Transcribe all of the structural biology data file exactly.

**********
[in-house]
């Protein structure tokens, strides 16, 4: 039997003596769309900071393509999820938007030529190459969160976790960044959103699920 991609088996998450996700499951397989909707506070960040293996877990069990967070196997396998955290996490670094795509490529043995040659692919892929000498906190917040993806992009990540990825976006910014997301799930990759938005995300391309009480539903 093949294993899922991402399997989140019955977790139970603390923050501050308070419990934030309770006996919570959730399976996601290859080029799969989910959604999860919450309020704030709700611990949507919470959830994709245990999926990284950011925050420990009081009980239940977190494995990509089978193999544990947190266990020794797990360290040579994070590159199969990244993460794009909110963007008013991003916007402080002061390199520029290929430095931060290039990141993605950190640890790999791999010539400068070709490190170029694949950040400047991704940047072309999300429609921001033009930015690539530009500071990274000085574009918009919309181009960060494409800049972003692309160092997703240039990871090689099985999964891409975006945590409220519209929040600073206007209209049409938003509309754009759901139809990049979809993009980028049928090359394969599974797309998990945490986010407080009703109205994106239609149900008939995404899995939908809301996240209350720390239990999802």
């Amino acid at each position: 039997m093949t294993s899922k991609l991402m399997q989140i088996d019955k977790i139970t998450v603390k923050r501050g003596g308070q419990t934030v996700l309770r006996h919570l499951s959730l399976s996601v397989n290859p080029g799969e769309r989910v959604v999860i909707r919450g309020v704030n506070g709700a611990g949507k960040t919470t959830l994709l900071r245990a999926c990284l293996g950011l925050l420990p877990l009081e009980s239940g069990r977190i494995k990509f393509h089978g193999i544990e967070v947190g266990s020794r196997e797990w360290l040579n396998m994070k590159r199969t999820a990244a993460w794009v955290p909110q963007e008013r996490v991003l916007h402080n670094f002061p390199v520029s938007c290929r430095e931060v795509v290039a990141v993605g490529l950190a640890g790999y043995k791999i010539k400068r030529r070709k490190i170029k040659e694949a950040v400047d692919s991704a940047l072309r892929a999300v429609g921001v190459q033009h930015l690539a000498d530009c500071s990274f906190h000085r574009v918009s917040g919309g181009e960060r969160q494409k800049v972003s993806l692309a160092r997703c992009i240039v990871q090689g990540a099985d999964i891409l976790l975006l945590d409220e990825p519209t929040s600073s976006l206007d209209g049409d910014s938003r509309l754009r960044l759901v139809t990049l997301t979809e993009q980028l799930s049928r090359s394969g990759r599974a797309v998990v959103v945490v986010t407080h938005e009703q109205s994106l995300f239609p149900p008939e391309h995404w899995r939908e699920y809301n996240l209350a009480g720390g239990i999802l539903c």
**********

[in-house]
């Protein structure tokens, strides 16, 4: 039997003596769309900071393509999820938007030529190459969160976790960044959103699920 991609088996998450996700499951397989909707506070960040293996877990069990967070196997396998955290996490670094795509490529043995040659692919892929000498906190917040993806992009990540990825976006910014997301799930990759938005995300391309009480539903 093949294993899922991402399997989140019955977790139970603390923050501050308070419990934030309770006996919570959730399976996601290859080029799969989910959604999860919450309020704030709700611990949507919470959830994709245990999926990284950011925050420990009081009980239940977190494995990509089978193999544990947190266990020794797990360290040579994070590159199969990244993460794009909110963007008013991003916007402080002061390199520029290929430095931060290039990141993605950190640890790999791999010539400068070709490190170029694949950040400047991704940047072309999300429609921001033009930015690539530009500071990274000085574009918009919309181009960060494409800049972003692309160092997703240039990871090689099985999964891409975006945590409220519209929040600073206007209209049409938003509309754009759901139809990049979809993009980028049928090359394969599974797309998990945490986010407080009703109205994106239609149900008939995404899995939908809301996240209350720390239990999802």
């Amino acid at each position: 039997m093949t294993s899922k991609l991402m399997q989140i088996d019955k977790i139970t998450v603390k923050r501050g003596g308070q419990t934030v996700l309770r006996h919570l499951s959730l399976s996601v397989n290859p080029g799969e769309r989910v959604v999860i909707r919450g309020v704030n506070g709700a611990g949507k960040t919470t959830l994709l900071r245990a999926c990284l293996g950011l925050l420990p877990l009081e009980s239940g069990r977190i494995k990509f393509h089978g193999i544990e967070v947190g266990s020794r196997e797990w360290l040579n396998m994070k590159r199969t999820a990244a993460w794009v955290p909110q963007e008013r996490v991003l916007h402080n670094f002061p390199v520029s938007c290929r430095e931060v795509v290039a990141v993605g490529l950190a640890g790999y043995k791999i010539k400068r030529r070709k490190i170029k040659e694949a950040v400047d692919s991704a940047l072309r892929a999300v429609g921001v190459q033009h930015l690539a000498d530009c500071s990274f906190h000085r574009v918009s917040g919309g181009e960060r969160q494409k800049v972003s993806l692309a160092r997703c992009i240039v990871q090689g990540a099985d999964i891409l976790l975006l945590d409220e990825p519209t929040s600073s976006l206007d209209g049409d910014s938003r509309l754009r960044l759901v139809t990049l997301t979809e993009q980028l799930s049928r090359s394969g990759r599974a797309v998990v959103v945490v986010t407080h938005e009703q109205s994106l995300f239609p149900p008939e391309h995404w899995r939908e699920y809301n996240l209350a009480g720390g239990i999802l539903c």